Updated from 1:11 p.m. EDT
Stocks staged a fierce rally Friday as investors looked past lackluster June employment numbers and celebrated a terrorism-free Fourth of July. While the buying came in a shortened post-holiday session during which many traders were out of the market, volume was relatively active, topping 700 million shares on the NYSE and 1.1 billion on the Nasdaq in 3 1/2 hours of trading.
Dow Jones Industrial Average
closed up 325 points, or 3.6%, to 9380 while the
added 68 points, or 4.9%, to 1449. The
rose 35 points, or 3.7%, to 989. Advancing issues beat decliners on the NYSE by a 5-1 margin.
The charge higher was led by technology, with the Philadelphia Semiconductor Index adding 9% and the Nasdaq's computer and telecommunications proxies each adding about 6%. The AMEX networking index gained 7.9% and the Nasdaq biotech index added 4.5%. Precious metals shares fell.
The Labor Department said nonfarm payrolls rose by 36,000 in July, below the consensus of 75,000, while the unemployment rate rose from 5.8% to 5.9%, in line with expectations. The average workweek rose slightly to 34.3 hours in what some consider a harbinger of hiring.
European markets closed higher for a second straight session, with London's FTSE 100 gaining 3.3% to 4617 and Germany's Xetra DAX adding 4.3% to 4441. In Asia, Japan's Nikkei closed up 193, or 1.8%, to 10,826 while Hong Kong's Hang Seng rose 41 points, or 0.4%, to 10,806.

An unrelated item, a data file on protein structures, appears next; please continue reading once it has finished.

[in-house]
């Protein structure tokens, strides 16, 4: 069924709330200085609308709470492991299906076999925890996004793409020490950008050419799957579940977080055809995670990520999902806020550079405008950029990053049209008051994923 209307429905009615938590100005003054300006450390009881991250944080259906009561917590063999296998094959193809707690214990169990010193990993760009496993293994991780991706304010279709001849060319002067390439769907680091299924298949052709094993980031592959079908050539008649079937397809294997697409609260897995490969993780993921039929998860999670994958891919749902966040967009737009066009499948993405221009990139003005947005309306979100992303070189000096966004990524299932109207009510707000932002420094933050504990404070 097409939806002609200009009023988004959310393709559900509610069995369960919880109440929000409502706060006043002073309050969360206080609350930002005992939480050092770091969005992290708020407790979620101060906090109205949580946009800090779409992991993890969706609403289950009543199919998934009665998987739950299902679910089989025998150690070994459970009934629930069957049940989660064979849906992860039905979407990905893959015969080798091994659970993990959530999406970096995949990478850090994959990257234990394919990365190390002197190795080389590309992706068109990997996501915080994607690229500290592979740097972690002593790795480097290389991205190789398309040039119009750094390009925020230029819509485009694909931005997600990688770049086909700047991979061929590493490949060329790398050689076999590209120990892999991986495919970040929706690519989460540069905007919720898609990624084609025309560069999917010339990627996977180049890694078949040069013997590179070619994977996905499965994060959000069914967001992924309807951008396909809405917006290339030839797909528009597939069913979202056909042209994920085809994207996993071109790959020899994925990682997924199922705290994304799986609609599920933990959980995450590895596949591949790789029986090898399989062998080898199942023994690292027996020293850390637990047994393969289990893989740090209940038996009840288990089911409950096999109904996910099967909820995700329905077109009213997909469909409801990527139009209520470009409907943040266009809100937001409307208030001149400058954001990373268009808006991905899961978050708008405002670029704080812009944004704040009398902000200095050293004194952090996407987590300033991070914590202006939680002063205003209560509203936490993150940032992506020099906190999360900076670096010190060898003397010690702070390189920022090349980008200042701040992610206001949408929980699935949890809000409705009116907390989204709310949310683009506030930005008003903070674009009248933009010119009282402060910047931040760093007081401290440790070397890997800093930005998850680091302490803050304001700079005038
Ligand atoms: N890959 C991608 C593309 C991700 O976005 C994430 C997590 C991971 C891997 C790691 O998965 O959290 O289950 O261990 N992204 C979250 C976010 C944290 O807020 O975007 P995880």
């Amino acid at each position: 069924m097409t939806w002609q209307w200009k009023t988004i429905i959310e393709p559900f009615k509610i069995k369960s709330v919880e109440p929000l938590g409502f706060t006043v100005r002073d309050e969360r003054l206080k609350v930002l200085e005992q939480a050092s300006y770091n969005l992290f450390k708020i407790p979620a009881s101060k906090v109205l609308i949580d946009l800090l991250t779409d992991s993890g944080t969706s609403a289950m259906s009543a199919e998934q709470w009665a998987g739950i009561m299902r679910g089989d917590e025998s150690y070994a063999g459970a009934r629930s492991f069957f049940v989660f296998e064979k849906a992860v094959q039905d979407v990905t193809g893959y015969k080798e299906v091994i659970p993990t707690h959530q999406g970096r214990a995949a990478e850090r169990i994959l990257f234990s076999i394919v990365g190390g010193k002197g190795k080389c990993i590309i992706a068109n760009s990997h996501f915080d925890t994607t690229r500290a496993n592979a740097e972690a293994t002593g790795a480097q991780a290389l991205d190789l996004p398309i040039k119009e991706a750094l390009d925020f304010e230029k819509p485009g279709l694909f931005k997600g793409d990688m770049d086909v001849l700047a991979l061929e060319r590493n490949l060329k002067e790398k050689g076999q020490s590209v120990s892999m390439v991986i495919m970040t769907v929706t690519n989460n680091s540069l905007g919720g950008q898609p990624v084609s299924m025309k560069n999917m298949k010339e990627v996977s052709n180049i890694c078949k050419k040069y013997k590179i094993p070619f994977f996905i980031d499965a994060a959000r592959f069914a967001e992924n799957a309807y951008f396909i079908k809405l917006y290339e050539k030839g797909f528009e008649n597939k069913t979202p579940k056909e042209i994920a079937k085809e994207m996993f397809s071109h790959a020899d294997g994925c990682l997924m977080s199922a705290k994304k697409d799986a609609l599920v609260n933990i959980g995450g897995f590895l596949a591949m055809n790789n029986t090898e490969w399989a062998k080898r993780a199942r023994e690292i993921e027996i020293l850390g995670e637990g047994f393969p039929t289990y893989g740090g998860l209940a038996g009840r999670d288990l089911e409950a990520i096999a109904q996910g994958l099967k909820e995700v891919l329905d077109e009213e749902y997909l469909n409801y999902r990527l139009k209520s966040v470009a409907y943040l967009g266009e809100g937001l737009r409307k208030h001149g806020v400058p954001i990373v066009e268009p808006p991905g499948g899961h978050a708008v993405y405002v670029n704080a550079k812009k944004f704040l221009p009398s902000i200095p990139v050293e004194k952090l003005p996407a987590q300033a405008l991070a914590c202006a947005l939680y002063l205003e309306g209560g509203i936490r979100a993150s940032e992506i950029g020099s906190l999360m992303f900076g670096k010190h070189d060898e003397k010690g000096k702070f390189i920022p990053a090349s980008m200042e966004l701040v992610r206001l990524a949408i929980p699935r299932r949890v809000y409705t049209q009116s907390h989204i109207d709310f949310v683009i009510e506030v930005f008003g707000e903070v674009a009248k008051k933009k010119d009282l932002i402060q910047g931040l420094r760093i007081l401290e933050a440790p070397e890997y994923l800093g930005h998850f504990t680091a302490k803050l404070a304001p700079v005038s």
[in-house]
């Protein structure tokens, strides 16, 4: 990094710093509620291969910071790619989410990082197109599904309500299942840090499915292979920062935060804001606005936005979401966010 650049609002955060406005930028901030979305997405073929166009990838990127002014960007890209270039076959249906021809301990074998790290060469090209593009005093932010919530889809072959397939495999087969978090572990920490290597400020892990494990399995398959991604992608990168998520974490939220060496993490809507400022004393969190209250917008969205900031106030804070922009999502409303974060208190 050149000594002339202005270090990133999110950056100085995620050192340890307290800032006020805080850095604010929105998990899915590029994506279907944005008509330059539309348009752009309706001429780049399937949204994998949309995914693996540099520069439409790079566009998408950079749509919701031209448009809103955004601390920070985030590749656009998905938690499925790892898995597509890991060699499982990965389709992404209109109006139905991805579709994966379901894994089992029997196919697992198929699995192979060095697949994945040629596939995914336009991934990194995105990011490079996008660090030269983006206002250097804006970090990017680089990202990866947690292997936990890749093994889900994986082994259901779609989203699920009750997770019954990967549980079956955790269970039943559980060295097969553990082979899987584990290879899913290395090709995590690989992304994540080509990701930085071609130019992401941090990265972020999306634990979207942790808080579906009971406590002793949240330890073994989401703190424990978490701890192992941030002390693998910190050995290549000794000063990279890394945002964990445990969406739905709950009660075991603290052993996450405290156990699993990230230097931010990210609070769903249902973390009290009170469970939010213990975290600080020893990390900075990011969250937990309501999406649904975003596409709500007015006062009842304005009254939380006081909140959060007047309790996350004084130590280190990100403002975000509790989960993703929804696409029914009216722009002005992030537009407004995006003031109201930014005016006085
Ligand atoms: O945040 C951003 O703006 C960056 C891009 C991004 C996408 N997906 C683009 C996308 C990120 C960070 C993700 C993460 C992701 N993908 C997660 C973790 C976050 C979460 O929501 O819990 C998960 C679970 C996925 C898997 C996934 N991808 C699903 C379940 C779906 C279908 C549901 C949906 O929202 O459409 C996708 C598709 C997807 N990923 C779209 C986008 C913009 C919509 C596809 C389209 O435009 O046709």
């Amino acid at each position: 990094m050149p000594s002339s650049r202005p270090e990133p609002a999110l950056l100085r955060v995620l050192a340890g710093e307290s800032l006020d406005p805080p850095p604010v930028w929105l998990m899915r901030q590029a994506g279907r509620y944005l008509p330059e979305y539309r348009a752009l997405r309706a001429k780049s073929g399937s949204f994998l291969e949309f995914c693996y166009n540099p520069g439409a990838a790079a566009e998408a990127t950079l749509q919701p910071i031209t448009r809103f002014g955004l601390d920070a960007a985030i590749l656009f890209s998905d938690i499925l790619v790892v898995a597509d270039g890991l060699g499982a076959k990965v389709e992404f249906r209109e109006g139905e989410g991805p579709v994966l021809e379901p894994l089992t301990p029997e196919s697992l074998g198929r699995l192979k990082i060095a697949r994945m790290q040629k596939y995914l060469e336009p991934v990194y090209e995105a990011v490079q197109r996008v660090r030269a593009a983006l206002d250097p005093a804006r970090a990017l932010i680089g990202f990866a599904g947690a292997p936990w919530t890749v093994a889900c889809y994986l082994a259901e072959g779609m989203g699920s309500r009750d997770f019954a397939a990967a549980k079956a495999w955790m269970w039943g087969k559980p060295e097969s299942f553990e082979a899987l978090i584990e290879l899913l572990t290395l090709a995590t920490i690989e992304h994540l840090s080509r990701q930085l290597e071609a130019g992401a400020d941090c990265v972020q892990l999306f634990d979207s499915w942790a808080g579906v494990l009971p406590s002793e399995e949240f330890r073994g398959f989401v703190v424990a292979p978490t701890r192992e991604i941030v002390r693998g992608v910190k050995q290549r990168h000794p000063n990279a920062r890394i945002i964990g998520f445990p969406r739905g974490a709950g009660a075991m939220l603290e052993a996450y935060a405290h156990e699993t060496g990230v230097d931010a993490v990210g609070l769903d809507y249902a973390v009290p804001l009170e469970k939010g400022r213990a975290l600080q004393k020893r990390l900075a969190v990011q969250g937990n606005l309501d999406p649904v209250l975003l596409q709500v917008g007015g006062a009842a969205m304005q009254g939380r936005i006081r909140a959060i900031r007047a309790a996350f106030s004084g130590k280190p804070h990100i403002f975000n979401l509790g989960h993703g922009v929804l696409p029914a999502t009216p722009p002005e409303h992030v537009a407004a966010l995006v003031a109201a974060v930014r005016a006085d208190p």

moved higher after new management predicted the media conglomerate faced a $2.65 billion cash shortfall by year's end. There is some speculation, however, that the company's newly named chairman, Jean-Rene Fourtou, will find enough allies in the French banking system to stave off crisis. The stock closed up 10.3% to $17.27.
said if there's a Justice Department criminal probe going on, it hasn't heard about it. Qwest said it had no knowledge of such an investigation, which was reported without much elaboration by
The Wall Street Journal
Friday. Despite the story, Qwest shares rose 8.8% to $1.85.
Two software makers predicted worse-than-expected quarterly numbers.
guided its first-quarter lower in the face of "muted" demand. The company now expects revenue of $47 million to $48 million and a pro forma loss of 3 cents to 5 cents a share. Analysts had been calling for revenue of about $50 million and a pro forma break-even. Despite the warning the shares were taking part in the Nasdaq rally, adding 2.7% to $8.35.
expects second-quarter revenue of $57 million and earnings of 17 cents to 18 cents a share. Analysts were expecting revenue of $61.3 million and earnings of 21 cents. The shares sold off, down 44% to $15.10.
The 10-year Treasury note was recently losing 24/32 to yield 4.86%.